The thematic technical articles cover a  very wide range of subjects, ranging from philosophical and metaphysical aspects of the forms of Shakti to contemporary forms like Art, Internet, People-power , power-of-feminism etc., including a concise treatise on physical sources, usages and challenges relating to energy.

Selection of classical painting of the one of prime form of Shakti, the Sun, with its leaping sun flames and spectrum of solar heat as the cover page, duly supplemented by a large number of photographs of paintings of several other forms of Shakti, lends the issue in the Collectors’ category.

However, the present purpose to try to search a totally meaningful English equivalent of the word, શક્તિ [शक्ति], with the help of discussions contained within different articles in the present issue, currently under my reading.

We take up first the implications of two of the most obvious and popular equivalents – Power and Energy.

Power, at best, seems to convey a very partial meaning, by way of presenting static and /or kinetic and /or dynamic forms, like wind-power, people-power etc. or potentials, like capability, force, energy, source, life, capacity, adventure etc.. It is also perceived or seen through its elements like origin, status, rhythm, conservation, nourishment, conveyance, expansion, change re-construction, resurgence etc.3

These are still its philosophical or metaphysical forms or expressions, whereas its physical forms are, generally, known as Energy, so as to differentiate from the non-physical forms.4

The energy, the physical Shakti, is stored in the five basic elements, viz. earth, wind, water, fire etc. or the actions thereof. Its metaphysical forms are like sensation, liveliness, thoughts [or thinking], intellect, ego etc., differentiating these from its beneficial super-natural philosophical forms.5

Word or language or concept or sign also have contextual meanings. ‘ललितसह्स्त्रनाम’, an Indian epic of One-Thousand-Names of the supershakti  [महाशक्ति] , enlists such one thousand contextual  names. Of these 259th and 260th are ‘Invisible’ [अद्रश्या] and ‘Beyond-the- Vision’ [द्रश्यरहिता] 6 respectively. What cannot be seen or visualized with the help of physical eyesight vision is ‘Invisible’ [अद्रश्या] whereas what is beyond the vision and /or perception and /or worldly considerations is ‘Beyond-the- Vision’ [द्रश्यरहिता].

The शक्ति of conviction can also not be fully explained by ‘power’ of one’s conviction, as exemplified by the Ho-Chi-Minh’s  belief that he as ‘Gandhi of Vietnam’, which is considered at the root of the primitive agrarian Vietnam’s successful fight against the might of sophisticated weaponry of industrialized America.7

Shakti has deep and sweeping meanings for a variety of usages in the Indian Philosophy. Sir John Woodruff, an expert of Philosophy, justifiably states that:  There is no equivalent word in any other language, because in the context of the universe, Shakti is the cause as well as action of the world, which itself is born from Shakti’s embryo.8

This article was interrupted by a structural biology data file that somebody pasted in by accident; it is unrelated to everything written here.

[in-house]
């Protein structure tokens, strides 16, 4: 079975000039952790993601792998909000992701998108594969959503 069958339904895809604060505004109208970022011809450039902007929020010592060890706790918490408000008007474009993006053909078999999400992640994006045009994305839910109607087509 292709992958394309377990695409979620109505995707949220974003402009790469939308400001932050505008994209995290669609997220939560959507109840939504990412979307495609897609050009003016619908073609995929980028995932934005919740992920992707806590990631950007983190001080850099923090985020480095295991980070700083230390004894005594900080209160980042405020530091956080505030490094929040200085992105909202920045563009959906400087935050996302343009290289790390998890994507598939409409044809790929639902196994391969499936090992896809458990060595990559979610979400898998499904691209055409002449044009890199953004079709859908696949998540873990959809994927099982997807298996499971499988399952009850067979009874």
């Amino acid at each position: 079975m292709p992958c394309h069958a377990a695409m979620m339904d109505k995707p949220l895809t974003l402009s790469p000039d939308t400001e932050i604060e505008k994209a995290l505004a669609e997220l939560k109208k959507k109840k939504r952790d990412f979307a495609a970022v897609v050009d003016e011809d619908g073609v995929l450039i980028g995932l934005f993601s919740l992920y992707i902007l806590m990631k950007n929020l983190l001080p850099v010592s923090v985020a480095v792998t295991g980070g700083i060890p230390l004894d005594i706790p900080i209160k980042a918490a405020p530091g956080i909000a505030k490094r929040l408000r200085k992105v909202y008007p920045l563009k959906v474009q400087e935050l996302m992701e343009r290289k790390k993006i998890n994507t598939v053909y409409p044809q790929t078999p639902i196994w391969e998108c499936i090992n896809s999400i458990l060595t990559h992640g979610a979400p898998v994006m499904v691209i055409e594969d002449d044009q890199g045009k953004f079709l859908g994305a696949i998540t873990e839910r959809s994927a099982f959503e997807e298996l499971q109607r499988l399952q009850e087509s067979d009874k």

It can well be surmised from the foregoing that there is no substance in this world which does not contain Shakti in some or other form.9

So, what is शक्ति in English?

References to articles of Navneet  Samarpan October’2011 issue:

  1. The message of Shri Surendralal G Mehta, Chairman, Bhartiya Vidya Bhawan; pp 11
  2. The message of Shri Homi Dastur, Executive secretary , Bhartiya Vidya Bhawan, pp 15
  3. શક્તિતત્વની વિભાવના – નિસર્ગ આહીર, pp 7
  4. આરાધના ઊર્જાની – ડૉ. પરેશ વૈદ્ય, pp 41
  5. શક્તિતત્વની વિભાવના – નિસર્ગ આહીર, pp 9
  6. મહાશક્તિ – અદ્રશ્યા – દ્રશ્યરહિતા – રાજેશ વ્યાસ ‘મિસ્કિન’ , pp 13
  7. વિચારશક્તિ – ગુણવંત શાહ , pp 30
  8. શક્તિતત્વની વિભાવના – નિસર્ગ આહીર, pp 8
  9. શક્તિતત્વની વિભાવના – નિસર્ગ આહીર, pp 8

How can the post-60s Gujarati literature benefit from Internet and digital technology?

I was reading poems of Shri Bhagawati Sharma today in Navneet-Samarpan’s August’11 issue.

He is one of those contributors of Gujarati prose and poetry who enable Gujarati literature to stand up to the then popular trend of English literature by the range of subjects, use of the modern form of gujarati language as well as the themes.

My memory also recalls some of favourite Gujarati writers –  Shivkumar Joshi, Chandrakant Baxi, Anil Joshi, Harindra Dave, Mohammad Mankad, Raghuvir Chaudhari, Madhav Ramanuj; stellar mgazines – Chandani, Akhand Anand , Kumaar or Stars of Children literature – Vijaygupta Maurya, Hariprasad Vyas, Gandiv, Ramakadun.

I, and many more like me, have not been able to maintain contact with these in the subsequent years, probably on account of limited reach of Gujarati print medium.

With advent of internet and digital technology from the start of 21st century, access to the new, techno-savvy, generation’s literary work has been easier.

However, it it seems that need of the hour is collaboration of individual and collective efforts of Writers , Publishers and all techno-savvy Gujaratis to revitalize the treasure of Gujarati Literature, subject of course to due respects to commercial and IPR interests,  with the help of the digital technology.